What is Creative Commons?
With the rise of networked communication, many authors and creators have sought to clarify which uses of their intellectual property they are happy to allow without being asked for permission. Creative Commons licenses allow them to specify which uses they permit and under what conditions. Additionally, these licenses are machine-readable, which means aggregation sites (like Google and others) can sort content by license type, which makes it much easier to find content that may be used for free.
Creative Commons does not replace or annul copyright. CC-licensed content still belongs to its creator, but specific uses are permitted to the public under each CC license type. Some are very permissive and some are more restrictive.
All CC licenses are “within the boundaries of copyright law.” The least restrictive license (CC-BY) only requires attribution to the content-creator (referred to as licensor), whereas other combinations address derivative, noncommercial, and share alike (requires derivatives to have the same license as the original) provisions, in addition to attribution. Based on your responses, the CC website will suggest license types and, if needed, provide HTML code that can be added to a webpage.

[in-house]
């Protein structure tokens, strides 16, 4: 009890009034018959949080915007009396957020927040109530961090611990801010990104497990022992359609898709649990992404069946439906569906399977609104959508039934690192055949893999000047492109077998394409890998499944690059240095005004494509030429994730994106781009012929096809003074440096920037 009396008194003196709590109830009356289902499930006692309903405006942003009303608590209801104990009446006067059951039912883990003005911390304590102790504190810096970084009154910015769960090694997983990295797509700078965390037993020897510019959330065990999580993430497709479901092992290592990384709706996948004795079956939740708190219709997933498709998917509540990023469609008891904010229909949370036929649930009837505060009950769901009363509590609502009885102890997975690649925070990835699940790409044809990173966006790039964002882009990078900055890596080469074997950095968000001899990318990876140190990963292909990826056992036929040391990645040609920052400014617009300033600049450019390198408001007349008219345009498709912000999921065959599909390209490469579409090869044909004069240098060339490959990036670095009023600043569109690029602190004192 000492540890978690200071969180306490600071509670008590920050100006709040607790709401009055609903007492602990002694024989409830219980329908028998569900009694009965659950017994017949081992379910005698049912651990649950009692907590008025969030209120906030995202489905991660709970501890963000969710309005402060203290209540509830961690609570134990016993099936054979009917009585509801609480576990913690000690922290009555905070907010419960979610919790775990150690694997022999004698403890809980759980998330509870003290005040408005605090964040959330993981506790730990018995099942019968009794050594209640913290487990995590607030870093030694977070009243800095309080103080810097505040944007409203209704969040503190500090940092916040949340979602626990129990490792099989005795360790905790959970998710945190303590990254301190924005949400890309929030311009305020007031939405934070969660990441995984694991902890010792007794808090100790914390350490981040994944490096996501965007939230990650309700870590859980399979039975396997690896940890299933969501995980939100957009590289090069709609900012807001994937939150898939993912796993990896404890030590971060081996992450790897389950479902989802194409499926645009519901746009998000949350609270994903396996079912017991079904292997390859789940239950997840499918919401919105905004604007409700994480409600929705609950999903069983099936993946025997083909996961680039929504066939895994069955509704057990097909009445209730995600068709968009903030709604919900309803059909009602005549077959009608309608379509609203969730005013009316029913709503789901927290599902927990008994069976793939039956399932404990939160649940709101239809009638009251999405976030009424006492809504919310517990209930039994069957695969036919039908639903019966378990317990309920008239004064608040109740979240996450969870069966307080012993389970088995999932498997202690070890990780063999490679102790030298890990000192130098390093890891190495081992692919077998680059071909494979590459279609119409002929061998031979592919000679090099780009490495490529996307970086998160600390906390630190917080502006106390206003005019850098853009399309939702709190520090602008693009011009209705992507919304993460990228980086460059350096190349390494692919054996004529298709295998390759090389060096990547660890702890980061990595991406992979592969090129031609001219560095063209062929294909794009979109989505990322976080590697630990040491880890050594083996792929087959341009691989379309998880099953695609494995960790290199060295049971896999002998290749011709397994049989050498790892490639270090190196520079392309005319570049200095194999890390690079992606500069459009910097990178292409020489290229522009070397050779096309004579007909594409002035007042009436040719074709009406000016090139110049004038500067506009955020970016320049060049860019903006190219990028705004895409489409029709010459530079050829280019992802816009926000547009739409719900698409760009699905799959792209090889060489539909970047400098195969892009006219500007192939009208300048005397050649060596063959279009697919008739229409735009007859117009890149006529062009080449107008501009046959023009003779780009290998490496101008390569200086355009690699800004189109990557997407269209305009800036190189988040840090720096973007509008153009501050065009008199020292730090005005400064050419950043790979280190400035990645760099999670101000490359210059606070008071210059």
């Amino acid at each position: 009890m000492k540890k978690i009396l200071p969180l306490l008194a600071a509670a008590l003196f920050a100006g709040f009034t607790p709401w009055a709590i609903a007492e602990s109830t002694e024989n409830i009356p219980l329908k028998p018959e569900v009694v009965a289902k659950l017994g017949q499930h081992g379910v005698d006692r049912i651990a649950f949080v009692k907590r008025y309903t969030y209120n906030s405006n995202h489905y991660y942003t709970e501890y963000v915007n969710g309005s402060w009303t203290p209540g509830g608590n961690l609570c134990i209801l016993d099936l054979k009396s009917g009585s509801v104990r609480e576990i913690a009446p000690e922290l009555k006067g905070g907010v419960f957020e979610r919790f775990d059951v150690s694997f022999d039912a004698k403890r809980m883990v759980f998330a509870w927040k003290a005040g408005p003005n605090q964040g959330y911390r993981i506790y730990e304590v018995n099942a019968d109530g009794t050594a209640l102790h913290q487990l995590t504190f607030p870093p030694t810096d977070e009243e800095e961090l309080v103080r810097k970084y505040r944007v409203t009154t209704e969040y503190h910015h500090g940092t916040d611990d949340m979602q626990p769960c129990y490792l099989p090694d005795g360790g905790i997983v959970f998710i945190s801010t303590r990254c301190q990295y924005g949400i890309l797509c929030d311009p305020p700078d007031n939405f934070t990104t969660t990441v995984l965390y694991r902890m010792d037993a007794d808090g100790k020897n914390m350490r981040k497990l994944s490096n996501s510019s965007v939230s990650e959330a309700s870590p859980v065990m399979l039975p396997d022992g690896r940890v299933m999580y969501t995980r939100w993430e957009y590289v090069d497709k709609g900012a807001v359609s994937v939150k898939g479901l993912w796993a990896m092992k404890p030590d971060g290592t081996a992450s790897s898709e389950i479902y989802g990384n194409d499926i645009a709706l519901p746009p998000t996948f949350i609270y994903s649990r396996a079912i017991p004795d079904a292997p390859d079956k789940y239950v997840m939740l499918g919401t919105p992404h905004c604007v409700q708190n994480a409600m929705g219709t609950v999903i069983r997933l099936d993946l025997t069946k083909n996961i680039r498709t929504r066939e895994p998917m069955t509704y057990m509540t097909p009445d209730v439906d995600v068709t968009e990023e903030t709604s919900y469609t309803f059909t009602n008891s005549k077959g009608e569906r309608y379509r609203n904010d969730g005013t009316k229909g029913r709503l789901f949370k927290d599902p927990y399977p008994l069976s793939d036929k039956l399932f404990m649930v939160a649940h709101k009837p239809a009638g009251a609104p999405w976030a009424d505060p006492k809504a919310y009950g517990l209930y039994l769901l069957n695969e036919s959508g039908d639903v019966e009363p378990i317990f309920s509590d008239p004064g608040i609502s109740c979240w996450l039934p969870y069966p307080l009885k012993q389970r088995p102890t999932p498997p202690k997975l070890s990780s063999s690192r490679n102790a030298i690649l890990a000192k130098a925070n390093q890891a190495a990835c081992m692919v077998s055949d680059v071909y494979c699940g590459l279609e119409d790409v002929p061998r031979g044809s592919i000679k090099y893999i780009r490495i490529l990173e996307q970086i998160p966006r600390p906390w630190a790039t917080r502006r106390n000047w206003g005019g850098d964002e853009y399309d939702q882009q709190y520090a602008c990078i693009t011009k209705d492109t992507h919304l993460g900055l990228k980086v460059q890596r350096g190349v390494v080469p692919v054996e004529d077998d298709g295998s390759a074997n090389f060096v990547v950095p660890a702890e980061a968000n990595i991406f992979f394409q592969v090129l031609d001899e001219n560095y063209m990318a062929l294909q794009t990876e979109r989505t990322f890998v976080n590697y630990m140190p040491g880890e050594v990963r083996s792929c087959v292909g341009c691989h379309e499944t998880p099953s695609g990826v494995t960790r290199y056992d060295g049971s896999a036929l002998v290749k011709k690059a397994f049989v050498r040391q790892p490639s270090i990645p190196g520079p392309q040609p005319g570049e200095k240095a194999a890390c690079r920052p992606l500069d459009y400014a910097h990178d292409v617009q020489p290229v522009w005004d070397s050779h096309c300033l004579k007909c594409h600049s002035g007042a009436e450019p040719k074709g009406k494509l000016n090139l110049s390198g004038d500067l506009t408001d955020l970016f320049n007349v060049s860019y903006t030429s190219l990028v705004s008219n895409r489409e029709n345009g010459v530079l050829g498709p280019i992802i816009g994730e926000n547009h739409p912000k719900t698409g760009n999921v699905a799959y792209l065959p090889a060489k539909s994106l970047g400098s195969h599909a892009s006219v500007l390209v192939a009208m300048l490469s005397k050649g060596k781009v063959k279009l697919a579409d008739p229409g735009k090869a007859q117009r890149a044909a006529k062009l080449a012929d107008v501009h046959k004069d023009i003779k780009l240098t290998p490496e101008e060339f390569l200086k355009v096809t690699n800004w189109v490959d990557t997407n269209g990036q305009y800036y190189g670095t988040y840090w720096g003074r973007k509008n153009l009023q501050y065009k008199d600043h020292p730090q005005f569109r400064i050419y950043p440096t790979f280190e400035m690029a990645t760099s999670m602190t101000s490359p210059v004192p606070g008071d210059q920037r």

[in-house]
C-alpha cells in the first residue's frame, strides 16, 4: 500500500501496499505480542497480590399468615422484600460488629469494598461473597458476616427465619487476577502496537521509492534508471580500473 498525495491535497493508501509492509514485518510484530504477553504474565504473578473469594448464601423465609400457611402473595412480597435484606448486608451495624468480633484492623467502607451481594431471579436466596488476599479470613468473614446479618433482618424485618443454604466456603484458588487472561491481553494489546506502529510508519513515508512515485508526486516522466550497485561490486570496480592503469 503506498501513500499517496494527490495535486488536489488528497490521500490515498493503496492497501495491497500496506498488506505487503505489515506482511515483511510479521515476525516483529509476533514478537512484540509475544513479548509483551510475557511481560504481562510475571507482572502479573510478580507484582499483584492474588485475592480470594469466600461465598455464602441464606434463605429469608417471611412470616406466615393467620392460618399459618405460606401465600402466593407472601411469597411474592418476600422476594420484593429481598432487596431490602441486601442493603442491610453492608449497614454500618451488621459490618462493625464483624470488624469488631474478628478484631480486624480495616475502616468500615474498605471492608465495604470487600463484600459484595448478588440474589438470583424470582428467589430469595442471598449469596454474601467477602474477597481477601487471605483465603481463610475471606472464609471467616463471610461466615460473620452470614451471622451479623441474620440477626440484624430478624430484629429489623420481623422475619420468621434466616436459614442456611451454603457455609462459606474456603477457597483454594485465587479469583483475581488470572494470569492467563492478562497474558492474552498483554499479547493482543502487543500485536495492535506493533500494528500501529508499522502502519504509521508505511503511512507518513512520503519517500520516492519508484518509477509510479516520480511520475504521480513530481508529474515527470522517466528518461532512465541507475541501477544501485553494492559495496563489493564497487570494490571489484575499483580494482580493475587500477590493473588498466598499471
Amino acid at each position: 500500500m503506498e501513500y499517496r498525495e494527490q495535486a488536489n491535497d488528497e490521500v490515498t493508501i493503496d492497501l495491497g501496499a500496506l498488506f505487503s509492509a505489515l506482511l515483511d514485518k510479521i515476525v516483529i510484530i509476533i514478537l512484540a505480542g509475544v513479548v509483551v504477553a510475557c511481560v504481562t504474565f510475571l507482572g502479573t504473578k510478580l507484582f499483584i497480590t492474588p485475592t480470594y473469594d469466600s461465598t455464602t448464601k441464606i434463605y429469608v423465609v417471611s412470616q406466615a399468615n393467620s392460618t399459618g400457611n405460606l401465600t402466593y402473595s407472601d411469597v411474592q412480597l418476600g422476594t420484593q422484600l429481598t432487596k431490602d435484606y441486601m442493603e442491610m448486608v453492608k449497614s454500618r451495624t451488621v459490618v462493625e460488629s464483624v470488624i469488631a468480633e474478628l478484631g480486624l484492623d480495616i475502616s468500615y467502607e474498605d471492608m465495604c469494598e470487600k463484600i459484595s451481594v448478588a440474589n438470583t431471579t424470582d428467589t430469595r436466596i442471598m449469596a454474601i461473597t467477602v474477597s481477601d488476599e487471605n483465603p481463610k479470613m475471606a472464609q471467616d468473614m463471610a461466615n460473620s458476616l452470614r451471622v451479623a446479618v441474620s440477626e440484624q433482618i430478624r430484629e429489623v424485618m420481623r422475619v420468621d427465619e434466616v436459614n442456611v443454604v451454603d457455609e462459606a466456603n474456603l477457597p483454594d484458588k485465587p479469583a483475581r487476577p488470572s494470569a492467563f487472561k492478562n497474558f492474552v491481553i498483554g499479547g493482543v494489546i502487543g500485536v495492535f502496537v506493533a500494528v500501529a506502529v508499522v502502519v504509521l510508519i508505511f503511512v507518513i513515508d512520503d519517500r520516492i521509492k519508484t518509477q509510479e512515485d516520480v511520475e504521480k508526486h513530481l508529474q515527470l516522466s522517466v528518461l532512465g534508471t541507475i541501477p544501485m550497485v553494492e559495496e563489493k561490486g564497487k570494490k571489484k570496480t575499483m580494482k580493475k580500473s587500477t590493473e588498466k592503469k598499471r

Benefits of using Creative Commons content in instruction
You can also use CC-licensed content for instructional purposes, such as inclusion in course packs or course management software, like BlackBoard. When you use CC content, time spent searching for a copyright owner to ask permission to reuse, remix, or share “All Rights Reserved” content is channeled to research, create new works, or teaching.
A complete list of CC-license types and conditions can be reviewed at the Creative Commons organization website.
You can create a CC-license for your own original content as the Creative Commons organization website, too.